The following censorship instructions, issued to the media by government authorities, have been leaked and distributed online. The name of the issuing body has been omitted to protect the source.
1) Online news sources strictly use authoritative copy from central and Shanghai major news units. Using material from commercial sites is strictly prohibited. Using information from Weibo, WeChat, other social media, or foreign media is strictly prohibited. The use of inaccurate or incomplete information published by netizens who were at the scene is strictly prohibited. Publication of excessively tragic and bloody images is strictly prohibited.
2) No sites are allowed to write [unique] headlines.
3) Strictly prohibit relating this event to anti-corruption. Delete malicious information, remove opportunities to attack the Party and the government, and information attacking the social system. (January 2)
Following the New Year’s Eve stampede at the Shanghai Bund, the official death toll is 36 with 49 more injured, and Xi Jinping has ordered an investigation and called for increased safety measures at Lunar New Year events next month. A January 1 report from the Wall Street Journal’s James T. Areddy notes differing accounts on the cause of the deadly incident in state media and from witnesses:
Chinese official media initially focused on a claim from a witness that celebrants may have been riled up by fake $100 U.S. bills dropped from a nearby nightclub, though police said late Thursday that the mock bills were dropped after the stampede.
Witnesses told The Wall Street Journal that the stampede occurred on the other side of the street, on stone steps leading to a promenade and adjacent to a statue of a former Shanghai mayor, Chen Yi.
[…] “There were only a few security guards there,” said one man at the Shanghai No. 1 People’s Hospital, who said he lost a friend. “I heard there was armed police last year.” He added, “the whole situation was out of control.”
[…] Family and friends at area hospitals argued with police and hospital workers while looking for information. Late Thursday, some family members were told by police not to cause trouble like speaking with the media, according to one. [Source]
A follow-up report from the Wall Street Journal’s James T. Areddy focuses on concerns surrounding the security response:
[…] Politburo member and former Shanghai Mayor Han Zheng said that the disaster offers lessons to be learned and that some big events should be halted. The National Tourism Administration issued “an urgent call” for its offices around the nation to “strengthen security measures, improve emergency response plans, and take strict measures to control tourist flows at scenic spots.”
[…] “I’m so disappointed,” said 24-year-old Li Juan, whose younger sister, Li Na, was among the dead. Her father described the shock of viewing his 22-year-old daughter’s body with blood around the lips and bruises across her torso.
“The government is too irresponsible,” Ms. Li said.
[…] Government authorities have said little publicly but dispatched teams to meet with families after confirming fatalities, representatives of three victims said. Still, the families said information emerged too slowly. They said government representatives urged them to “remain calm.”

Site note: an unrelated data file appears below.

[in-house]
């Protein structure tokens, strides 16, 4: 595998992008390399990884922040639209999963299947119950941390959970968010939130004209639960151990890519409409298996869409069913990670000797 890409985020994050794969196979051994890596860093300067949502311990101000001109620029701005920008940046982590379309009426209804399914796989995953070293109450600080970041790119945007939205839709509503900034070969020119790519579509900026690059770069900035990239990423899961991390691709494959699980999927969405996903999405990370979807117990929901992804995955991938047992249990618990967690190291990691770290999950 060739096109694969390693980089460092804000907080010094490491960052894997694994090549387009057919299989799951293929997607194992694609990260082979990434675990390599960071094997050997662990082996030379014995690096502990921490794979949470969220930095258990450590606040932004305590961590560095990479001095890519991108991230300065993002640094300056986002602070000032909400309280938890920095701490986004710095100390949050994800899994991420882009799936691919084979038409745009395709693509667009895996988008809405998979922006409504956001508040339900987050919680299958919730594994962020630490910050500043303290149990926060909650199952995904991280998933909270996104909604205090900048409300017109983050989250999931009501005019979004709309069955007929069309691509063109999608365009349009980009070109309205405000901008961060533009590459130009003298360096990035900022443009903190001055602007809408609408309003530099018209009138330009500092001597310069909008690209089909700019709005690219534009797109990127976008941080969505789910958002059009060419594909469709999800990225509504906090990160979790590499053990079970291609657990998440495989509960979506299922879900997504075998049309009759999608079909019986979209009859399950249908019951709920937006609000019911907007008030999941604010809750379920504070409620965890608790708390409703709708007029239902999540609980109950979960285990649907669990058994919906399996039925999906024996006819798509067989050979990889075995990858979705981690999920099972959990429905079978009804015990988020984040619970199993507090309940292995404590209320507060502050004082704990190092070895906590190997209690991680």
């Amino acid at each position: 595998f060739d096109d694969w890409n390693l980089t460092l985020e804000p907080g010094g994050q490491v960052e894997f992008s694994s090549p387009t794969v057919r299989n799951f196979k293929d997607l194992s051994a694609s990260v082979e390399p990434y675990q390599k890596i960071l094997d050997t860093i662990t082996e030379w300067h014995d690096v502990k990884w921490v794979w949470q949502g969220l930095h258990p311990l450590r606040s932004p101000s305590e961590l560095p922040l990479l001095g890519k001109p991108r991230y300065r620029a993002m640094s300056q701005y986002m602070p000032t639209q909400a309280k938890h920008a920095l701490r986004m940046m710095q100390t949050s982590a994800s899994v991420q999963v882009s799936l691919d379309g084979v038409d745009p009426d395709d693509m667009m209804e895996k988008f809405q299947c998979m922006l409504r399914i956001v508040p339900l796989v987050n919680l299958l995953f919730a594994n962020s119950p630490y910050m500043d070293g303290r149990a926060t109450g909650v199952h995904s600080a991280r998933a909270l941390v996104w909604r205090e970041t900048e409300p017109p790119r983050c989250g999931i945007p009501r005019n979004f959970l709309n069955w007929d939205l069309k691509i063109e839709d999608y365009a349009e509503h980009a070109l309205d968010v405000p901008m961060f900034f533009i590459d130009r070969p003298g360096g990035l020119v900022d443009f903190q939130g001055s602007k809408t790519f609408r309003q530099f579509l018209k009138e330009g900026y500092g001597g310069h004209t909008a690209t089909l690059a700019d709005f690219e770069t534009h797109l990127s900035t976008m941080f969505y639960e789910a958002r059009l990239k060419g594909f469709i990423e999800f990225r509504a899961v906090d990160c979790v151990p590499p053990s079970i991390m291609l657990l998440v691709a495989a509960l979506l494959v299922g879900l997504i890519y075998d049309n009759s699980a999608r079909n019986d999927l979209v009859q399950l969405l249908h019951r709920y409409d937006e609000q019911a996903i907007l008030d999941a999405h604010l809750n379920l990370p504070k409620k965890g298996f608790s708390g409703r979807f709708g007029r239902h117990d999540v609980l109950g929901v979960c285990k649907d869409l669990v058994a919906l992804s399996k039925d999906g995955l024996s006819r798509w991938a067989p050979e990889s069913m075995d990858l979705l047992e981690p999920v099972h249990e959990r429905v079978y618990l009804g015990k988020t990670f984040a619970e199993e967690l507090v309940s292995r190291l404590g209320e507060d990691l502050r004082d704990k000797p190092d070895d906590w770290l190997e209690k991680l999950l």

Each of the groups also showed photos on their cellphones of what they said were distraught family members jostling with police and in some cases being whisked away in patrol cars. […] [Source]
For Bloomberg, Adam Minter looks at the Shanghai tradition of ostentatious and often dangerous celebration on the Bund:
[…S]uch an accident was long overdue in a city that takes particular, oftentimes reckless pride, in staging large spectacles, which draw big crowds that underscore the worthiness of the expense. In part, the problem is a kind of second city syndrome, whereby Shanghai — China’s most important commercial and financial hub — seems determined to prove that it’s just as relevant, and even more grand, than Beijing, the country’s political capital and cultural powerhouse. Big crowds for big events are a great way to make that happen — and a great reason for an image-conscious, insecure local government to ignore safety.
As an example, I’d cite the evening of October 1, 2002. It was China’s National Day, and — like hundreds of thousands of other Shanghai residents — I wanted to see the promised fireworks display on the Bund. To get there, I started walking down Nanjing East Road, a roughly one mile shopping street that on a good day attracts more than a million people. During 2013’s three-day National Day holiday, it attracted 5.8 million shoppers, according to local media. On October 1, 2002, the crowd was huge, and as we proceeded to the Bund, it thickened such that it was more like a current — if you stopped, it pushed you along forcefully, pressing toward the crowded Bund. Finally, about half the way down the road, I managed to jump out of the surging current, exhausted and terrified, and onto the steps of the Sofitel, where I watched the dangerous crowd, vowing never to return for another holiday celebration on the Bund.
That was not the lesson taken by the city of Shanghai. […] [Source]
Also see a timeline of “key moments” in the Shanghai stampede, from the AP.
Since directives are sometimes communicated orally to journalists and editors, who then leak them online, the wording published here may not be exact. The date given may indicate when the directive was leaked, rather than when it was issued. CDT does its utmost to verify dates and wording, but also takes precautions to protect the source.